Religiosity and the construction of a cultural-consumption identity

Lindridge, Andrew (2005). Religiosity and the construction of a cultural-consumption identity. Journal of Consumer Marketing, 22(3) pp. 142–152.

DOI: https://doi.org/10.1108/07363760510595968

Abstract

Abstract: Purpose – Religion's influence in consumer research remains under-researched. This paper aims to explore religiosity's effect on culture and consumption by comparing Indians living in Britain, with Asian Indians and British Whites. The paper is relevant to both academics and practitioners who wish to understand the role of religion's influence regarding culturally determined consumer behaviours.
Design/methodology/approach – A questionnaire measuring family, self-identity, materialism, possessions as status symbols and reference groups was administrated in London and Mumbai. Religiosity was measured by religious institution attendance and the importance of religion in daily life. A total of 415 questionnaires were submitted to factor analysis, identifying six factors. These factors were then submitted to Multinomial Logistical Regression (MLR), with the two religiosity themes used as influencing variables on the factors.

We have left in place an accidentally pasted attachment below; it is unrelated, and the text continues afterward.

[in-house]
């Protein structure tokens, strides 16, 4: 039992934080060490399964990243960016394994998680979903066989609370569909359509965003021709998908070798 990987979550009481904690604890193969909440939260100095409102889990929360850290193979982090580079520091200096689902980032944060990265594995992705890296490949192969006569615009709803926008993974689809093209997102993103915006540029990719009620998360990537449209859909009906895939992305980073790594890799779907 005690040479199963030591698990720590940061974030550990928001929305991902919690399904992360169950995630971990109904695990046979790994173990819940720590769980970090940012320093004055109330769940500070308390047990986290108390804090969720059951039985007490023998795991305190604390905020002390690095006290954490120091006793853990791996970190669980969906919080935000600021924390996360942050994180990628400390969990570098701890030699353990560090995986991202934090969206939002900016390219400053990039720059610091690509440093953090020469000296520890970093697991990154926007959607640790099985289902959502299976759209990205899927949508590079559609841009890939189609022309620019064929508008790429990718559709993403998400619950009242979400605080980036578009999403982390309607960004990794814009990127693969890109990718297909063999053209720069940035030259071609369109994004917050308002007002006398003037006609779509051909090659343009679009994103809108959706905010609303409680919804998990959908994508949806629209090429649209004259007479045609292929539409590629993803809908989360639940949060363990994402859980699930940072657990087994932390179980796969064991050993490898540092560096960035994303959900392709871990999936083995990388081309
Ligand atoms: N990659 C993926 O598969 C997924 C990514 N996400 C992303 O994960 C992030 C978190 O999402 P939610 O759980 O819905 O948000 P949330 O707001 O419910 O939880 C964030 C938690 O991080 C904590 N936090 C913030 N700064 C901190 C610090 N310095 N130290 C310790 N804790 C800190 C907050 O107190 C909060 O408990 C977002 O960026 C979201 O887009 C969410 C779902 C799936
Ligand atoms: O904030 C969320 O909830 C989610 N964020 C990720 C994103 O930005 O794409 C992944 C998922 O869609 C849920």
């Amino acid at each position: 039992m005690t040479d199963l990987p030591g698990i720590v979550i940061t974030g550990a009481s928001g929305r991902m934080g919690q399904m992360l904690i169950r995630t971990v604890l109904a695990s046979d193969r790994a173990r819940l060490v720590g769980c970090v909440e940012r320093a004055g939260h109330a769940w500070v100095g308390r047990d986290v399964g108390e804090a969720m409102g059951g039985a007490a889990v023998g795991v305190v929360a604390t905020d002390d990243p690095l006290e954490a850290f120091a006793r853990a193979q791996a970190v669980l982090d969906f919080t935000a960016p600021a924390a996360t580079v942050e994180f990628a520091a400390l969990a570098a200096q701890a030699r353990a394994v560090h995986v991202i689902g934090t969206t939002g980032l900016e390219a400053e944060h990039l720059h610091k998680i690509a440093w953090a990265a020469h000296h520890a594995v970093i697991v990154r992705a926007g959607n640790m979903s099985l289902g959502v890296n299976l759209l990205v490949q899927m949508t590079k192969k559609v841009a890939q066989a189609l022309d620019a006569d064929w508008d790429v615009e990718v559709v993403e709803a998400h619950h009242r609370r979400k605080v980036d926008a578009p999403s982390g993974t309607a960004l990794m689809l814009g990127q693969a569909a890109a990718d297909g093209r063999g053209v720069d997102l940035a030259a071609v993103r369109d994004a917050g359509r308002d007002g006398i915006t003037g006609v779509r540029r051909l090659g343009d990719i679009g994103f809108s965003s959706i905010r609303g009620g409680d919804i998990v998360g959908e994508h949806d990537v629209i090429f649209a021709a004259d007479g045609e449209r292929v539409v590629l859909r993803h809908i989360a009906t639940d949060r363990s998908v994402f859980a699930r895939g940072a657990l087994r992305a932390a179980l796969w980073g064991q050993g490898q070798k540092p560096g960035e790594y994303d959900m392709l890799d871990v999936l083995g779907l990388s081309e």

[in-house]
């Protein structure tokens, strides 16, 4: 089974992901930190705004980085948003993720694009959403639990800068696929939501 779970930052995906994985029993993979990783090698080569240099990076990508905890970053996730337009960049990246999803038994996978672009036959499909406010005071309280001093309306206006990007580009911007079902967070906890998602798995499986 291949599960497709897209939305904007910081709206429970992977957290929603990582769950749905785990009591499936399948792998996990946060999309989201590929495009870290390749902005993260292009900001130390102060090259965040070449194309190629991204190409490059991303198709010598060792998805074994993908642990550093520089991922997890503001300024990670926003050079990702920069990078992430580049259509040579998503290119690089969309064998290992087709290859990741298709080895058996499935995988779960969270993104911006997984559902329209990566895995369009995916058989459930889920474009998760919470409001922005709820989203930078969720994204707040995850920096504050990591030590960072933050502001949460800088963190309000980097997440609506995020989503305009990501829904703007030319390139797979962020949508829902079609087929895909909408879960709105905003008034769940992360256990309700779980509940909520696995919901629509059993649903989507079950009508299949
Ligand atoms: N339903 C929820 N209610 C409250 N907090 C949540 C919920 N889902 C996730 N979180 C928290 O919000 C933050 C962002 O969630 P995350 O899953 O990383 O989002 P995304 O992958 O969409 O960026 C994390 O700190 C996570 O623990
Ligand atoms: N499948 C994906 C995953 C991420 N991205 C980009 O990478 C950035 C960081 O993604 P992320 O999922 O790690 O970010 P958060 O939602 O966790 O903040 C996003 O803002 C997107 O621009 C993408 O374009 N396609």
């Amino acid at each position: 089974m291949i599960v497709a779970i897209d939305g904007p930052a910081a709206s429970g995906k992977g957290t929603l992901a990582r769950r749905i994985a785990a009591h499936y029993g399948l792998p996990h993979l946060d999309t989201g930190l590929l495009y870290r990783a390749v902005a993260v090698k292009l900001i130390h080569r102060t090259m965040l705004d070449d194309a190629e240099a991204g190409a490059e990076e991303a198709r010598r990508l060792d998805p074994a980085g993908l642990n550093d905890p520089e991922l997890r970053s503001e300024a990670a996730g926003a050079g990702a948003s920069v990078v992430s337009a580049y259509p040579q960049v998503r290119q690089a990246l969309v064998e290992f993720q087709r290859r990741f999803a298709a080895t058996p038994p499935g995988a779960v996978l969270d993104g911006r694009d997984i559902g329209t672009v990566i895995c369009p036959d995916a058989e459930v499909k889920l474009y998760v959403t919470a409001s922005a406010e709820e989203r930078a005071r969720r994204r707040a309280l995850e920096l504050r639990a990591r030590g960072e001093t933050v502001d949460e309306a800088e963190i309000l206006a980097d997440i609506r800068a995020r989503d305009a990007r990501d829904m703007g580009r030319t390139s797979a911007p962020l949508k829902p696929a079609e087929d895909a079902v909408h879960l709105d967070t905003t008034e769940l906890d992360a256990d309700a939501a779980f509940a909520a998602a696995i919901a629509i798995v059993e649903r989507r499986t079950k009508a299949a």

Findings – The analysis indicated that Indians living in Britain and British Whites sample groups were culturally less group- and consumption-oriented than Asian Indians. Declining levels of religiosity produced mixed results for Indians living in Britain, when compared to Asian Indians, indicating that: attendance at a religious institution is not akin to viewing religion as an important aspect of daily life, a diversity of religiosity determined consumer behaviours across the Indian sample groups, and religion is an acculturation agent. The research, however, is limited owing to the small sample group and the need to maintain cross-cultural methodologies.
Originality/value – Marketing practitioners should recognise the importance of religion in culture in Eastern cultures, while in Western cultures they should focus on the centrality and the need to use consumption to maintain the individual's sense of individuality.

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